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'Gazetteer of the Persian Gulf. Vol I. Historical. Part IA & IB. J G Lorimer. 1915' [‎336] (479/1782)

The record is made up of 2 volumes (1624 pages). It was created in 1915. It was written in English. The original is part of the British Library: India Office The department of the British Government to which the Government of India reported between 1858 and 1947. The successor to the Court of Directors. Records and Private Papers.

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new line secured without difficulty the date and passenger traffic between
the ports of the Persian Gulf Historically used by the British to refer to the sea area between the Arabian Peninsula and Iran. Often referred to as The Gulf or the Arabian Gulf. and those of the Levant and Black Sea, for
on this run there was no competing company ; but the trade thus obtained
was limited in amount and was restricted to certain seasons of the year.
In the general carrying trade between Europe and the Gulf the new line
made little headway, and after the first some difficulty seemed to be experi
enced in obtaining full cargoes for the outward voyage. Wood, kerosine
and sugar continued to be the chief exports brought out by the Russian
steamers ; for their other cargo there was little sale, their cottons being
undersold by Indian manufactures and thoir chintzes outclassed by others,
In January 1903 there was still no regular contract between the Company
and the Russian Government, but under an informal agreement with M. de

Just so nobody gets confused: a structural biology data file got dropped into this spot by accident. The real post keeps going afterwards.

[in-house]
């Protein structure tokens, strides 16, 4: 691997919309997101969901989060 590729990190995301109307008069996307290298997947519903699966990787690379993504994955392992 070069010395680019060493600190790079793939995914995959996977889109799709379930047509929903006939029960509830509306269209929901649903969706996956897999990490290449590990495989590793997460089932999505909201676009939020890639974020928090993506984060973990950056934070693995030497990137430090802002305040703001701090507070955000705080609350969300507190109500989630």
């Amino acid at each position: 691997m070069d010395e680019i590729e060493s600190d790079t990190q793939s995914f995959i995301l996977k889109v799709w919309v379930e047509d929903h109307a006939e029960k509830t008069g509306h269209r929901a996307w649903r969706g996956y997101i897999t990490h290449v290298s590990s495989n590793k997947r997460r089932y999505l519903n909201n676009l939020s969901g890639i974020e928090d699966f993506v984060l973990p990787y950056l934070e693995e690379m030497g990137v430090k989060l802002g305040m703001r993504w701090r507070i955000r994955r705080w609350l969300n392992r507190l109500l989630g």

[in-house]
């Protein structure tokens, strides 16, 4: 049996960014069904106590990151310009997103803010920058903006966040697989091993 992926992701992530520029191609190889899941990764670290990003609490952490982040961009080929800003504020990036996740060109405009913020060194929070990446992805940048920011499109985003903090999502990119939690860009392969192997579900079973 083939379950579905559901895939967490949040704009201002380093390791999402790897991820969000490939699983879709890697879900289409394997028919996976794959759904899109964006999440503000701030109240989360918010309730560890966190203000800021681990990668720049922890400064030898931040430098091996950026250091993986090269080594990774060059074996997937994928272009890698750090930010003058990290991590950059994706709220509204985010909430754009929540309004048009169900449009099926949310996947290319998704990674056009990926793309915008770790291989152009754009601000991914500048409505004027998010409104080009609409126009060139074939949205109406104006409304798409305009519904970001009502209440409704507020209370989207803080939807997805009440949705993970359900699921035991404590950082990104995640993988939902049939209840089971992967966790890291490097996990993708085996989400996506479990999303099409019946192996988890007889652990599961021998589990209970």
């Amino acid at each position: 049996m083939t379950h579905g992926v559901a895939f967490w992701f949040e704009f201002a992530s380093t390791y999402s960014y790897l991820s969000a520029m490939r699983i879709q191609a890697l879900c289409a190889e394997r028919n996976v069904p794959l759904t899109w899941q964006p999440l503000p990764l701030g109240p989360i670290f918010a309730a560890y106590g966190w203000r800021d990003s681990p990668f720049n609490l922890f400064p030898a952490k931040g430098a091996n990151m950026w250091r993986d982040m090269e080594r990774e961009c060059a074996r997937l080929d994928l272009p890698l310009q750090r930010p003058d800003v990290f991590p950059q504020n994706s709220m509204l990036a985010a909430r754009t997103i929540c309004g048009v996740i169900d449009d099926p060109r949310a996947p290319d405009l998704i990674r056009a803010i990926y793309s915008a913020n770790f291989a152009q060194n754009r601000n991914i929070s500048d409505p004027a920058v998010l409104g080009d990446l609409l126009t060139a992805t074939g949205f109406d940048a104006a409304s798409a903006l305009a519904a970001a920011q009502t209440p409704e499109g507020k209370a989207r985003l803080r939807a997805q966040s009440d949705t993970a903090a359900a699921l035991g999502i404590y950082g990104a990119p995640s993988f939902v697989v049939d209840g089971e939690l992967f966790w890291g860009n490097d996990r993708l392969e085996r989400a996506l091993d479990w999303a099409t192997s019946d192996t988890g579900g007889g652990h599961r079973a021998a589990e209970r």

Witte the Company continued to send out four ships a year and to receive
an annual subsidy of 200,000 roubles (£21,000). At this time negotiations
were on foot for the establishment of a regular contract for 20 years, but
the matter was held over for consideration by the Department of Merchant
Shipping then in course of formation under the Grand Duke Alexander
Mikhailovich. At length, at the end of March 1903, it became known
that the relations of the Company and the Russian Government had been
placed on a clear footing by a contract. Under the agreement an annual
subsidy of 200,000 roubles was granted by the Government for 12 years in
consideration of the despatch of four steamers to the Gulf in each year by
the Company. The Suez Canal dues paid by the Company were also to be
reimbursed by the Russian Government. Control over the selection of the
Company's principal representative in the Gulf was reserved by the Russian
Government to themselves. This contract, recommended by the Council or
the Empire, was sanctioned by the Tsar in April 1903, and shortly after
wards it was announced in the " Odesski Listok " of 25th April (8th May)
that two new steamers would be specially built for the Persian Gulf Historically used by the British to refer to the sea area between the Arabian Peninsula and Iran. Often referred to as The Gulf or the Arabian Gulf. service
in Russian yards. A notice issued from the head ofhee of the Russian Steam
Navigation and Trading Company at Odessa which reached Rushehr in
June 1908 explained the local organisation and working of the Company.
The chief office in the Gulf had been established lat Bushebr under a
M. Pavloff, and subordinate agencies had been, or would shortly be, created
at Masqat, Jashk, Bandar 'Abbas, Lingeh, Muhammareh and Rasrab.
Cargo and passengers would be carried direct by the steamers of the
Company's line to and between these ports, also to Aden, Jibuti, Jiddah,